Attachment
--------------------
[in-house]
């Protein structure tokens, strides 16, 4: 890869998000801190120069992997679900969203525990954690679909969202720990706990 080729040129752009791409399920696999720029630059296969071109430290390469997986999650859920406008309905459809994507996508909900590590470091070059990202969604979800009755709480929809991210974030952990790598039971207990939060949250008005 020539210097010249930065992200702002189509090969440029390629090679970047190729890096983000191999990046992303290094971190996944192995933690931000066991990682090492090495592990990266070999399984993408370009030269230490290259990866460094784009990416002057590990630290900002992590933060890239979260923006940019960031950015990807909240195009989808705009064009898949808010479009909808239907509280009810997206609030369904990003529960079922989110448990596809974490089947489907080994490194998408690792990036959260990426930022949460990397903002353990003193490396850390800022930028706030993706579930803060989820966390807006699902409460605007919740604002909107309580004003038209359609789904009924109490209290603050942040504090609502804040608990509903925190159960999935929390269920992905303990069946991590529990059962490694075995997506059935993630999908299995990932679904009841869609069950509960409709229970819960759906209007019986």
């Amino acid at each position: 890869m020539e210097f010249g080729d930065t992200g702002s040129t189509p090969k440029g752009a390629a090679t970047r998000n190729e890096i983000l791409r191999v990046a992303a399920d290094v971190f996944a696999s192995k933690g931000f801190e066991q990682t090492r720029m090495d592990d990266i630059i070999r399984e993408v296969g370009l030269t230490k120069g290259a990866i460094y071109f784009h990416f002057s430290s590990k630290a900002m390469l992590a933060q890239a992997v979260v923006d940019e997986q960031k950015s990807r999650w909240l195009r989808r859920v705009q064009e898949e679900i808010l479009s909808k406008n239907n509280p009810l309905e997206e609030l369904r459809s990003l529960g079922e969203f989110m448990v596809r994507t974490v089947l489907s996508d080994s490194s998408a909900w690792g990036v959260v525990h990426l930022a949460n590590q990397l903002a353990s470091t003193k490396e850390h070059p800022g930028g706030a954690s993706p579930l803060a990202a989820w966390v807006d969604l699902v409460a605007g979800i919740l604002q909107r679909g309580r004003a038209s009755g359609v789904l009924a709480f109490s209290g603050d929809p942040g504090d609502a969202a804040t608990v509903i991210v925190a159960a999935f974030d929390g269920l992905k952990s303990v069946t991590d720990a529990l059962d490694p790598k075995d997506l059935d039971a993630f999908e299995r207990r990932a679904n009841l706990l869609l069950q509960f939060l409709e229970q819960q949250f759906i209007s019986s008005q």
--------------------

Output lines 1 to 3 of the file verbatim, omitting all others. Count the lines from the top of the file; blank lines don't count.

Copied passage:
[in-house]
């Protein structure tokens, strides 16, 4: 890869998000801190120069992997679900969203525990954690679909969202720990706990 080729040129752009791409399920696999720029630059296969071109430290390469997986999650859920406008309905459809994507996508909900590590470091070059990202969604979800009755709480929809991210974030952990790598039971207990939060949250008005 020539210097010249930065992200702002189509090969440029390629090679970047190729890096983000191999990046992303290094971190996944192995933690931000066991990682090492090495592990990266070999399984993408370009030269230490290259990866460094784009990416002057590990630290900002992590933060890239979260923006940019960031950015990807909240195009989808705009064009898949808010479009909808239907509280009810997206609030369904990003529960079922989110448990596809974490089947489907080994490194998408690792990036959260990426930022949460990397903002353990003193490396850390800022930028706030993706579930803060989820966390807006699902409460605007919740604002909107309580004003038209359609789904009924109490209290603050942040504090609502804040608990509903925190159960999935929390269920992905303990069946991590529990059962490694075995997506059935993630999908299995990932679904009841869609069950509960409709229970819960759906209007019986």
């Amino acid at each position: 890869m020539e210097f010249g080729d930065t992200g702002s040129t189509p090969k440029g752009a390629a090679t970047r998000n190729e890096i983000l791409r191999v990046a992303a399920d290094v971190f996944a696999s192995k933690g931000f801190e066991q990682t090492r720029m090495d592990d990266i630059i070999r399984e993408v296969g370009l030269t230490k120069g290259a990866i460094y071109f784009h990416f002057s430290s590990k630290a900002m390469l992590a933060q890239a992997v979260v923006d940019e997986q960031k950015s990807r999650w909240l195009r989808r859920v705009q064009e898949e679900i808010l479009s909808k406008n239907n509280p009810l309905e997206e609030l369904r459809s990003l529960g079922e969203f989110m448990v596809r994507t974490v089947l489907s996508d080994s490194s998408a909900w690792g990036v959260v525990h990426l930022a949460n590590q990397l903002a353990s470091t003193k490396e850390h070059p800022g930028g706030a954690s993706p579930l803060a990202a989820w966390v807006d969604l699902v409460a605007g979800i919740l604002q909107r679909g309580r004003a038209s009755g359609v789904l009924a709480f109490s209290g603050d929809p942040g504090d609502a969202a804040t608990v509903i991210v925190a159960a999935f974030d929390g269920l992905k952990s303990v069946t991590d720990a529990l059962d490694p790598k075995d997506l059935d039971a993630f999908e299995r207990r990932a679904n009841l706990l869609l069950q509960f939060l409709e229970q819960q949250f759906i209007s019986s008005q």